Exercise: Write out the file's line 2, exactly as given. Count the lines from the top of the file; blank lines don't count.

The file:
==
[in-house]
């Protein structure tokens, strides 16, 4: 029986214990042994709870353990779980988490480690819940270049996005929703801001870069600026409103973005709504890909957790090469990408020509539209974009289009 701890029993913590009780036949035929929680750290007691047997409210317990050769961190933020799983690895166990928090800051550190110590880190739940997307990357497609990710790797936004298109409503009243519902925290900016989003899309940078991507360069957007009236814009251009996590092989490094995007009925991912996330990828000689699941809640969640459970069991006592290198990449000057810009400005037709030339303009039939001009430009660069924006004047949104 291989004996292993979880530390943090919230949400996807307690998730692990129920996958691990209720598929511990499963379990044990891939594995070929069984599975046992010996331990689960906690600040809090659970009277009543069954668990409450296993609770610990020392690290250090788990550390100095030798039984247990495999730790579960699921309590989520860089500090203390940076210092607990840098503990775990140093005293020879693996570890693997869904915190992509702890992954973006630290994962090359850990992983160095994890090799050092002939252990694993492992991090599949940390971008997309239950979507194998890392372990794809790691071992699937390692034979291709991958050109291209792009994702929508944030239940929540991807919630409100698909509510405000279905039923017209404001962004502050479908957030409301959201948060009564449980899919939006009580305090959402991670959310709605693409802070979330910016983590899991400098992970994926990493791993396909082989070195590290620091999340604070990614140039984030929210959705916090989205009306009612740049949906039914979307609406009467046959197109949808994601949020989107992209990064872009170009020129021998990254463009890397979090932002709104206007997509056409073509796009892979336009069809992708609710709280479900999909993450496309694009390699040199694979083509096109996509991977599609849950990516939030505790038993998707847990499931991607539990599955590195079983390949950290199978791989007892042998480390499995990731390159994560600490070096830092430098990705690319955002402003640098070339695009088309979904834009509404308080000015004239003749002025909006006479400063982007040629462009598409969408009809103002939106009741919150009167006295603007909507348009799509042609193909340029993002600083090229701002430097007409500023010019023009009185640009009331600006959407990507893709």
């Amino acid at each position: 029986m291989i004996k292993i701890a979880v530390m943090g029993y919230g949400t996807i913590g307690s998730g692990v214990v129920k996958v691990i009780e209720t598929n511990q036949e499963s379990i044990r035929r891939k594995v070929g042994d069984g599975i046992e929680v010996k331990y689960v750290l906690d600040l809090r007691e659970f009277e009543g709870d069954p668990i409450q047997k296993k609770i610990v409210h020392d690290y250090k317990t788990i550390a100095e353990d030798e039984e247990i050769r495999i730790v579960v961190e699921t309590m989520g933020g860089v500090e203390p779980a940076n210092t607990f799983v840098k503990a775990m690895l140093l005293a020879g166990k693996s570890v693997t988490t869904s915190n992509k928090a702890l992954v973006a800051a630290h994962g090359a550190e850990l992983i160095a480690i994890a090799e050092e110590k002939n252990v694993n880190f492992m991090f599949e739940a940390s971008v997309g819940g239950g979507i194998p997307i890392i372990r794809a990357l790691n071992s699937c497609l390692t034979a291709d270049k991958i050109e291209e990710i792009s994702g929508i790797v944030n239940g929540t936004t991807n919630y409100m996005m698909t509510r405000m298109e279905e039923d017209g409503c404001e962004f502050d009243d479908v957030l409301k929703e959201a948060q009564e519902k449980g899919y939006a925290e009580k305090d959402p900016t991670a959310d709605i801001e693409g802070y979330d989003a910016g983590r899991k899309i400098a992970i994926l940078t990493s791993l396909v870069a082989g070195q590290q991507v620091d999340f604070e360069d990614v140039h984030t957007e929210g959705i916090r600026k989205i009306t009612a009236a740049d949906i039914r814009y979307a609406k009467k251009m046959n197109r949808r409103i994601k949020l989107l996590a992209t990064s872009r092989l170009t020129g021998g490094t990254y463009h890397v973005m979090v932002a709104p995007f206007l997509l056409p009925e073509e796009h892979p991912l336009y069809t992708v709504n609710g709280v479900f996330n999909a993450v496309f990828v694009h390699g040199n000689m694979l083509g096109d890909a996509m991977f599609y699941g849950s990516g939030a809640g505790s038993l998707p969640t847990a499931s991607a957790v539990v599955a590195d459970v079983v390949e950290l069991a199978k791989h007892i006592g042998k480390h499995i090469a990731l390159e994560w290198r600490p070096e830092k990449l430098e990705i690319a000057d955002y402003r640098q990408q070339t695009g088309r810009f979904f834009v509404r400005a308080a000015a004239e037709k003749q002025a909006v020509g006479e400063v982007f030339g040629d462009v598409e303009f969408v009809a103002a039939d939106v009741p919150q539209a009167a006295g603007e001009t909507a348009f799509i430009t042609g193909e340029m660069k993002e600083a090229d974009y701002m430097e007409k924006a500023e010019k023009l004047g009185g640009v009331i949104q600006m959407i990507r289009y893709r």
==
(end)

């Protein structure tokens, strides 16, 4: 029986214990042994709870353990779980988490480690819940270049996005929703801001870069600026409103973005709504890909957790090469990408020509539209974009289009 701890029993913590009780036949035929929680750290007691047997409210317990050769961190933020799983690895166990928090800051550190110590880190739940997307990357497609990710790797936004298109409503009243519902925290900016989003899309940078991507360069957007009236814009251009996590092989490094995007009925991912996330990828000689699941809640969640459970069991006592290198990449000057810009400005037709030339303009039939001009430009660069924006004047949104 291989004996292993979880530390943090919230949400996807307690998730692990129920996958691990209720598929511990499963379990044990891939594995070929069984599975046992010996331990689960906690600040809090659970009277009543069954668990409450296993609770610990020392690290250090788990550390100095030798039984247990495999730790579960699921309590989520860089500090203390940076210092607990840098503990775990140093005293020879693996570890693997869904915190992509702890992954973006630290994962090359850990992983160095994890090799050092002939252990694993492992991090599949940390971008997309239950979507194998890392372990794809790691071992699937390692034979291709991958050109291209792009994702929508944030239940929540991807919630409100698909509510405000279905039923017209404001962004502050479908957030409301959201948060009564449980899919939006009580305090959402991670959310709605693409802070979330910016983590899991400098992970994926990493791993396909082989070195590290620091999340604070990614140039984030929210959705916090989205009306009612740049949906039914979307609406009467046959197109949808994601949020989107992209990064872009170009020129021998990254463009890397979090932002709104206007997509056409073509796009892979336009069809992708609710709280479900999909993450496309694009390699040199694979083509096109996509991977599609849950990516939030505790038993998707847990499931991607539990599955590195079983390949950290199978791989007892042998480390499995990731390159994560600490070096830092430098990705690319955002402003640098070339695009088309979904834009509404308080000015004239003749002025909006006479400063982007040629462009598409969408009809103002939106009741919150009167006295603007909507348009799509042609193909340029993002600083090229701002430097007409500023010019023009009185640009009331600006959407990507893709």